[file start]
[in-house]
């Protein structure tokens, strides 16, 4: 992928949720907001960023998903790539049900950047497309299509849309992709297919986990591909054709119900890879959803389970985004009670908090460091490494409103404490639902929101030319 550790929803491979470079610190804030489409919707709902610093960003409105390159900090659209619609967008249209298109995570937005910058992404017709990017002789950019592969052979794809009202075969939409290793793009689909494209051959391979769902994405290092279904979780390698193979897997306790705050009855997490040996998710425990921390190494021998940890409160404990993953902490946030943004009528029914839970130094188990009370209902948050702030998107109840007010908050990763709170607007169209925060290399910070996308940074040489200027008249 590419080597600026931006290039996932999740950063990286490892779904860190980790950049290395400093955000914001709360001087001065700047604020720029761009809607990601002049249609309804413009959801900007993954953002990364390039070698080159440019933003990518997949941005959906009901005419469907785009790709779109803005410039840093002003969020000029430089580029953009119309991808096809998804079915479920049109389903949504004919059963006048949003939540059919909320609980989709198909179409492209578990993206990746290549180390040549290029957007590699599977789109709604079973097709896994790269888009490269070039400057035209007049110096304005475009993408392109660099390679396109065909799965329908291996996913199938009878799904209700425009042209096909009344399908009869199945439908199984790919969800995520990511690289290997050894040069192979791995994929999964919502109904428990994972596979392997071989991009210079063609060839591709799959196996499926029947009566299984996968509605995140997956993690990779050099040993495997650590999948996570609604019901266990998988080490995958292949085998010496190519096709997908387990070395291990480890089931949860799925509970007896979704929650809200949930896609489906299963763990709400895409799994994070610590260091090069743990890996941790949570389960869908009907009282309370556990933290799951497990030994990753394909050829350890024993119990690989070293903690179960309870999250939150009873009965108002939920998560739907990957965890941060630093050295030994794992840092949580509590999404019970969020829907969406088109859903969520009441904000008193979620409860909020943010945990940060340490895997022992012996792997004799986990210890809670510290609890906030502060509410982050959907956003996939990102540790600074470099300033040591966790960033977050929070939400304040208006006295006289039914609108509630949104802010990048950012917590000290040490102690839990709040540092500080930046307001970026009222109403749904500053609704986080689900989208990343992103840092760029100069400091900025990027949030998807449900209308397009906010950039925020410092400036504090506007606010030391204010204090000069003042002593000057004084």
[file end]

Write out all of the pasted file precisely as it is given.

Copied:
[in-house]
């Protein structure tokens, strides 16, 4: 992928949720907001960023998903790539049900950047497309299509849309992709297919986990591909054709119900890879959803389970985004009670908090460091490494409103404490639902929101030319 550790929803491979470079610190804030489409919707709902610093960003409105390159900090659209619609967008249209298109995570937005910058992404017709990017002789950019592969052979794809009202075969939409290793793009689909494209051959391979769902994405290092279904979780390698193979897997306790705050009855997490040996998710425990921390190494021998940890409160404990993953902490946030943004009528029914839970130094188990009370209902948050702030998107109840007010908050990763709170607007169209925060290399910070996308940074040489200027008249 590419080597600026931006290039996932999740950063990286490892779904860190980790950049290395400093955000914001709360001087001065700047604020720029761009809607990601002049249609309804413009959801900007993954953002990364390039070698080159440019933003990518997949941005959906009901005419469907785009790709779109803005410039840093002003969020000029430089580029953009119309991808096809998804079915479920049109389903949504004919059963006048949003939540059919909320609980989709198909179409492209578990993206990746290549180390040549290029957007590699599977789109709604079973097709896994790269888009490269070039400057035209007049110096304005475009993408392109660099390679396109065909799965329908291996996913199938009878799904209700425009042209096909009344399908009869199945439908199984790919969800995520990511690289290997050894040069192979791995994929999964919502109904428990994972596979392997071989991009210079063609060839591709799959196996499926029947009566299984996968509605995140997956993690990779050099040993495997650590999948996570609604019901266990998988080490995958292949085998010496190519096709997908387990070395291990480890089931949860799925509970007896979704929650809200949930896609489906299963763990709400895409799994994070610590260091090069743990890996941790949570389960869908009907009282309370556990933290799951497990030994990753394909050829350890024993119990690989070293903690179960309870999250939150009873009965108002939920998560739907990957965890941060630093050295030994794992840092949580509590999404019970969020829907969406088109859903969520009441904000008193979620409860909020943010945990940060340490895997022992012996792997004799986990210890809670510290609890906030502060509410982050959907956003996939990102540790600074470099300033040591966790960033977050929070939400304040208006006295006289039914609108509630949104802010990048950012917590000290040490102690839990709040540092500080930046307001970026009222109403749904500053609704986080689900989208990343992103840092760029100069400091900025990027949030998807449900209308397009906010950039925020410092400036504090506007606010030391204010204090000069003042002593000057004084």